Preserving the fabric of the national family: Traditional clothing in The Captain’s Daughter
Dress plays a key role within Pushkin’s historical novel, The Captain’s Daughter, and a number of studies have focussed on the significance of Peter Grinev’s gift of a hare-skin coat to the rebel Pugachev. This article departs from these previous studies by examining dress as a context-specific cultural sign, which forms a visual language understood by characters in the novel. Characters use cultural codes associated with traditional dress, including the tulup (a hare-skin coat), the dushegreika (a sleeveless, padded jacket) and the sarafan (a sleeveless pinafore dress), to gain assistance from unlikely sources. Such clothing identifies the wearer with traditional Russian values in opposition to the official code of conduct signified by uniforms and formal, westernized attire. The article aims to demonstrate the way in which ethnic dress reminds characters of their deeper kinship, which signals them to care for orphans, servants, the sick and others in need, even when those people belong to the enemy camp.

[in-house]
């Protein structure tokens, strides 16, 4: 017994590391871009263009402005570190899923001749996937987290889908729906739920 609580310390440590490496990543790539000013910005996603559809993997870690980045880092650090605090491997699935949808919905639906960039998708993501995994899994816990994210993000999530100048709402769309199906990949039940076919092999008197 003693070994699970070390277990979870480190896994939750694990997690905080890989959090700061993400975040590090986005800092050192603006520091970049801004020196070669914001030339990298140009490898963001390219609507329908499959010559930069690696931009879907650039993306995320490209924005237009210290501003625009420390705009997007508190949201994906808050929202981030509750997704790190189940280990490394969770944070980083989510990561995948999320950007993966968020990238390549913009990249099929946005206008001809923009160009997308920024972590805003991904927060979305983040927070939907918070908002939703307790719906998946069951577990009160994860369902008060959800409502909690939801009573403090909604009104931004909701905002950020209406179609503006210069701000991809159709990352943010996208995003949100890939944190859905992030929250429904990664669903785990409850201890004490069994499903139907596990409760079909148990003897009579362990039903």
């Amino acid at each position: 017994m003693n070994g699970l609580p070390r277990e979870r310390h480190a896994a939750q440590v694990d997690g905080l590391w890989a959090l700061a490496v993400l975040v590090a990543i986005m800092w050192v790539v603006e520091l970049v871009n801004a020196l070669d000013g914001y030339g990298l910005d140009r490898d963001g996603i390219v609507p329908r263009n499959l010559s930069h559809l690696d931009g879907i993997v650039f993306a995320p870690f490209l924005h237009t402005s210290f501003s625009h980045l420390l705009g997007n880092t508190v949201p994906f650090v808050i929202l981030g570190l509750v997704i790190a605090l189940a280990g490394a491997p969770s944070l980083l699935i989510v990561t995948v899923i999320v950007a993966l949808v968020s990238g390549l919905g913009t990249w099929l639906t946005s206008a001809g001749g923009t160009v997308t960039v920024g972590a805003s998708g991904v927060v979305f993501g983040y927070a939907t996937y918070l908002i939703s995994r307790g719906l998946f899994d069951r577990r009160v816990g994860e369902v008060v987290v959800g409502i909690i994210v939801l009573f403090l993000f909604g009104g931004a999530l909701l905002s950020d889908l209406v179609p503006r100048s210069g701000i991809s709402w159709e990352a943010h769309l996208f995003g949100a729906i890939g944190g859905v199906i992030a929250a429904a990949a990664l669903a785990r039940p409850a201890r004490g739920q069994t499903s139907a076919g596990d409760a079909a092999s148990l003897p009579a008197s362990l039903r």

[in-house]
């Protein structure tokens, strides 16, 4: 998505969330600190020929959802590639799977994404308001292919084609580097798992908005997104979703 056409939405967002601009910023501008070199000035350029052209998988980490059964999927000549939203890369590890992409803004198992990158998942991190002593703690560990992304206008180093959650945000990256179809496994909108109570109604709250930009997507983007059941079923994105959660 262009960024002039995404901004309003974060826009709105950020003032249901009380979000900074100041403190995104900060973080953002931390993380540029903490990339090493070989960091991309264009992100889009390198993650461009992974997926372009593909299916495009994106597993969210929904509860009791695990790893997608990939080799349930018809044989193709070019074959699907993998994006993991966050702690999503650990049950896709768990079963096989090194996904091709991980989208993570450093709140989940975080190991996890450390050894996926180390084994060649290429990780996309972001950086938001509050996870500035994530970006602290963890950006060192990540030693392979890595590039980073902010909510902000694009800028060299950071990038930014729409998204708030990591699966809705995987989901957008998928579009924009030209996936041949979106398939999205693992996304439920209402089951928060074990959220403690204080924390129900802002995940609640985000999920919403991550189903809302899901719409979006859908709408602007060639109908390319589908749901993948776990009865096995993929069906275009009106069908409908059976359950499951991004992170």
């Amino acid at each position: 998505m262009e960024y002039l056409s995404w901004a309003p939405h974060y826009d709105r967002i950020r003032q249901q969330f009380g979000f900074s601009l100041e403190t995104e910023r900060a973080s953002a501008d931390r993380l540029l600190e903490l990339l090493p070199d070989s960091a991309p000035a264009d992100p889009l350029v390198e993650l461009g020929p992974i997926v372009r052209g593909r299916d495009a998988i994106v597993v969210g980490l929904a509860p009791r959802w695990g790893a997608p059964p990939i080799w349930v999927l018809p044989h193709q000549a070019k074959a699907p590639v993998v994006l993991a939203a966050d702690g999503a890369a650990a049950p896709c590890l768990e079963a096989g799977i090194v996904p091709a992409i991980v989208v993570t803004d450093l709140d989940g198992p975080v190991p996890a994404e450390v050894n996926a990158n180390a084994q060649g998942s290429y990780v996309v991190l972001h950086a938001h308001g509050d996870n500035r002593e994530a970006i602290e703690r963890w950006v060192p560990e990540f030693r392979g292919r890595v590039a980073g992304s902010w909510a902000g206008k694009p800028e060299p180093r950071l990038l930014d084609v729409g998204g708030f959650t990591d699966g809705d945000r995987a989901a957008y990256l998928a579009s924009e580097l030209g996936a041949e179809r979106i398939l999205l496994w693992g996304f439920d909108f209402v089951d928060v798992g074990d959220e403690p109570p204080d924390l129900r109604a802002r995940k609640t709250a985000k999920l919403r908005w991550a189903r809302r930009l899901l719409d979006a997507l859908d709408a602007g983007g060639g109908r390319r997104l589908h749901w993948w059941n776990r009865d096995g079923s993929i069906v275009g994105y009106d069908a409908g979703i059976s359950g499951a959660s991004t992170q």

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Document Type: Research Article
Affiliations: Colby College
Publication date: 01 December 2016
More about this publication?
- We all wear clothes. We are all therefore invested at some level in the production and consumption of clothing. This journal intends to embrace issues and themes that are both universal and personal, addressing [and dressing] us all. Increasingly, as we all become accomplished semioticians, clothing becomes the key signifier in determining social interaction and behaviour, and sartorial norms dictate socio-cultural appropriateness. Following the rise of fashion theory, on an everyday level, we all understand that our clothes 'say' something about us, about our times, nation, system of values. Yet clothing is not fashion; clothing is a term derivative from 'cloth', to cover the body, whereas fashion alludes to the glamorous, the ephemeral and the avant garde. We wear clothes, but imagine fashion-an unattainable ideal.
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